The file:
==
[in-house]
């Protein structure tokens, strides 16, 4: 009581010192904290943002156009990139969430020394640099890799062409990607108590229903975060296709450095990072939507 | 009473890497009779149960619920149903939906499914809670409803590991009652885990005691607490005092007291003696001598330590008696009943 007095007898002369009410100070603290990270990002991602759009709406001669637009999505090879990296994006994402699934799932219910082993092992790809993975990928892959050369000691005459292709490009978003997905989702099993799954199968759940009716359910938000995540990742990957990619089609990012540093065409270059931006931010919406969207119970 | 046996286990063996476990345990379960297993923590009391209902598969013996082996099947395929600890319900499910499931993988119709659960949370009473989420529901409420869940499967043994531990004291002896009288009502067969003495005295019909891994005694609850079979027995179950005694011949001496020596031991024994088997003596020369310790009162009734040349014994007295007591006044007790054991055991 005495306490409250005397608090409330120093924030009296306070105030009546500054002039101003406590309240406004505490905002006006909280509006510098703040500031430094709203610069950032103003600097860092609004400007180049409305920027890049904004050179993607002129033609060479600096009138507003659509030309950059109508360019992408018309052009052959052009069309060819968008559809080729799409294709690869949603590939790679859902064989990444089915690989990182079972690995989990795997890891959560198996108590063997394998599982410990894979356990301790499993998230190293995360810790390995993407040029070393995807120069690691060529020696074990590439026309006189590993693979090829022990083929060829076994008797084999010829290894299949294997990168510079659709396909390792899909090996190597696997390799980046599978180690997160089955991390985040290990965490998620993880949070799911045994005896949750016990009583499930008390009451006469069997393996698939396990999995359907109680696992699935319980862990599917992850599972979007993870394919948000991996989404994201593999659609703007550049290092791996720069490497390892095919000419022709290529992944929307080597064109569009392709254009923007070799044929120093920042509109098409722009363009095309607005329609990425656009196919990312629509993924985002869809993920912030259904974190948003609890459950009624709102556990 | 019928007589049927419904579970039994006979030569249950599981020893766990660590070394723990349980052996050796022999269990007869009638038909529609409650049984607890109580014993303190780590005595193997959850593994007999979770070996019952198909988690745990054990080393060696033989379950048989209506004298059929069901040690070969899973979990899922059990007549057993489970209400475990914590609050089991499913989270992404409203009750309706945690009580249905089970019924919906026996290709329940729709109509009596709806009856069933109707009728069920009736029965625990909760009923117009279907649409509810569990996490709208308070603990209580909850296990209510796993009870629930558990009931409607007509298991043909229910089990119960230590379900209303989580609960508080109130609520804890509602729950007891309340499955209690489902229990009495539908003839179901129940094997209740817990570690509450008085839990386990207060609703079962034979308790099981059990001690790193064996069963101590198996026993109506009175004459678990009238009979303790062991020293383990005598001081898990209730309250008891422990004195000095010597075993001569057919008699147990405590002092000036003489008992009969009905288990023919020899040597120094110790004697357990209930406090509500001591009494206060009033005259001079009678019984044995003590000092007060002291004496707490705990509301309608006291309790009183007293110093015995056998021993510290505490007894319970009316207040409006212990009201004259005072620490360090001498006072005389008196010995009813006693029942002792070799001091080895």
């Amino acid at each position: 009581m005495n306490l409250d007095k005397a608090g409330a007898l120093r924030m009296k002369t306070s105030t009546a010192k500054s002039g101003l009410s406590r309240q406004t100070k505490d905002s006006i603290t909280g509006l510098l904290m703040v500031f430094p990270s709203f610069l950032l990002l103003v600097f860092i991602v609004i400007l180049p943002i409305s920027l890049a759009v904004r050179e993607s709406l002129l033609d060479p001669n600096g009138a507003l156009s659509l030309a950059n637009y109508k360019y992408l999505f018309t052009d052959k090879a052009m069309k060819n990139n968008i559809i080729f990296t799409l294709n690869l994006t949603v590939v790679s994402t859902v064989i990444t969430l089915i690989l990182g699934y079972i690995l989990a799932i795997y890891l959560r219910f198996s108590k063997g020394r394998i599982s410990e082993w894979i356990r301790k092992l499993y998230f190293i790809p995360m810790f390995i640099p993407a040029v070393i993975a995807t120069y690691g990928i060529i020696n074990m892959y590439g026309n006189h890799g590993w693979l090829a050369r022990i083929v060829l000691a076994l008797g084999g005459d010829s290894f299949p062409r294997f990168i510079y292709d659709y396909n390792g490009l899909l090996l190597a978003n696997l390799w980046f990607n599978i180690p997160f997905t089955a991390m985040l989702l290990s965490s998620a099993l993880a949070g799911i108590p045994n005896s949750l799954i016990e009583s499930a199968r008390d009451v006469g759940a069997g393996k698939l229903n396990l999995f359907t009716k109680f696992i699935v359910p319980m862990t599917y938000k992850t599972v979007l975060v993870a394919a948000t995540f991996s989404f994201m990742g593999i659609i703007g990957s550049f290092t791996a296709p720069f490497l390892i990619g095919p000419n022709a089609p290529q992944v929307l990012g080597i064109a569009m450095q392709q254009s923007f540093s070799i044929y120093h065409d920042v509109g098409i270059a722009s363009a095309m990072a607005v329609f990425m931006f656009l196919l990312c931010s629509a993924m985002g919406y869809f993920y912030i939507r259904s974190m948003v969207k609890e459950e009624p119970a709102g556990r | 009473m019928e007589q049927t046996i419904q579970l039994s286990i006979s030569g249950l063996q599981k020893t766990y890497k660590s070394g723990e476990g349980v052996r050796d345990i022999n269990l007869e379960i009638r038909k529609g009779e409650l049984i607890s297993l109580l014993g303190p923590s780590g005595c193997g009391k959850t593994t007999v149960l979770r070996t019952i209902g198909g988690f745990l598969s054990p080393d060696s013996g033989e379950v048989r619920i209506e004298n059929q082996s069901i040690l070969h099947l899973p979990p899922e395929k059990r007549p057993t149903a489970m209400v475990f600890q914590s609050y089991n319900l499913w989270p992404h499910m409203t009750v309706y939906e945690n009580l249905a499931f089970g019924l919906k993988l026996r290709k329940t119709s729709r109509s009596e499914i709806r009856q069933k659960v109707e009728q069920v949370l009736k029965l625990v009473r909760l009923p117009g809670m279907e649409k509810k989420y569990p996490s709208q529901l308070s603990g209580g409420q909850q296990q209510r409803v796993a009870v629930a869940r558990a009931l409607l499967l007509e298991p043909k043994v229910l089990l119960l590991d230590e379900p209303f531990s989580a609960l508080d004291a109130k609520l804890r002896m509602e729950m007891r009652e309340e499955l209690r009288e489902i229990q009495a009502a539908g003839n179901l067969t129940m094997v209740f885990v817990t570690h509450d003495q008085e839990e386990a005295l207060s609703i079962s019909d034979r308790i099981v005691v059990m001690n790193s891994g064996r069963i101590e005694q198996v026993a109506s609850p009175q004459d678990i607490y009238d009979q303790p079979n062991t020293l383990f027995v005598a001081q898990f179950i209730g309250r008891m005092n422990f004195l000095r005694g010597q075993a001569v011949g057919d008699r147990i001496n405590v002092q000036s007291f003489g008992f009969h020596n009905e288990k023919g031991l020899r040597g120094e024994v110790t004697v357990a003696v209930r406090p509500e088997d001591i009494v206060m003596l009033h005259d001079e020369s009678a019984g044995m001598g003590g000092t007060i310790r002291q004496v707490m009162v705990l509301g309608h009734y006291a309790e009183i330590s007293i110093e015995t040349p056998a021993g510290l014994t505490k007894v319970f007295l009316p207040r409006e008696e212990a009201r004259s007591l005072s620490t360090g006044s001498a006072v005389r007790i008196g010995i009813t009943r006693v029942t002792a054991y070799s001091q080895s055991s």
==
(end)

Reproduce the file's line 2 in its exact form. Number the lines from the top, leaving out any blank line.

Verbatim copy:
């Protein structure tokens, strides 16, 4: 009581010192904290943002156009990139969430020394640099890799062409990607108590229903975060296709450095990072939507 | 009473890497009779149960619920149903939906499914809670409803590991009652885990005691607490005092007291003696001598330590008696009943 007095007898002369009410100070603290990270990002991602759009709406001669637009999505090879990296994006994402699934799932219910082993092992790809993975990928892959050369000691005459292709490009978003997905989702099993799954199968759940009716359910938000995540990742990957990619089609990012540093065409270059931006931010919406969207119970 | 046996286990063996476990345990379960297993923590009391209902598969013996082996099947395929600890319900499910499931993988119709659960949370009473989420529901409420869940499967043994531990004291002896009288009502067969003495005295019909891994005694609850079979027995179950005694011949001496020596031991024994088997003596020369310790009162009734040349014994007295007591006044007790054991055991 005495306490409250005397608090409330120093924030009296306070105030009546500054002039101003406590309240406004505490905002006006909280509006510098703040500031430094709203610069950032103003600097860092609004400007180049409305920027890049904004050179993607002129033609060479600096009138507003659509030309950059109508360019992408018309052009052959052009069309060819968008559809080729799409294709690869949603590939790679859902064989990444089915690989990182079972690995989990795997890891959560198996108590063997394998599982410990894979356990301790499993998230190293995360810790390995993407040029070393995807120069690691060529020696074990590439026309006189590993693979090829022990083929060829076994008797084999010829290894299949294997990168510079659709396909390792899909090996190597696997390799980046599978180690997160089955991390985040290990965490998620993880949070799911045994005896949750016990009583499930008390009451006469069997393996698939396990999995359907109680696992699935319980862990599917992850599972979007993870394919948000991996989404994201593999659609703007550049290092791996720069490497390892095919000419022709290529992944929307080597064109569009392709254009923007070799044929120093920042509109098409722009363009095309607005329609990425656009196919990312629509993924985002869809993920912030259904974190948003609890459950009624709102556990 | 019928007589049927419904579970039994006979030569249950599981020893766990660590070394723990349980052996050796022999269990007869009638038909529609409650049984607890109580014993303190780590005595193997959850593994007999979770070996019952198909988690745990054990080393060696033989379950048989209506004298059929069901040690070969899973979990899922059990007549057993489970209400475990914590609050089991499913989270992404409203009750309706945690009580249905089970019924919906026996290709329940729709109509009596709806009856069933109707009728069920009736029965625990909760009923117009279907649409509810569990996490709208308070603990209580909850296990209510796993009870629930558990009931409607007509298991043909229910089990119960230590379900209303989580609960508080109130609520804890509602729950007891309340499955209690489902229990009495539908003839179901129940094997209740817990570690509450008085839990386990207060609703079962034979308790099981059990001690790193064996069963101590198996026993109506009175004459678990009238009979303790062991020293383990005598001081898990209730309250008891422990004195000095010597075993001569057919008699147990405590002092000036003489008992009969009905288990023919020899040597120094110790004697357990209930406090509500001591009494206060009033005259001079009678019984044995003590000092007060002291004496707490705990509301309608006291309790009183007293110093015995056998021993510290505490007894319970009316207040409006212990009201004259005072620490360090001498006072005389008196010995009813006693029942002792070799001091080895």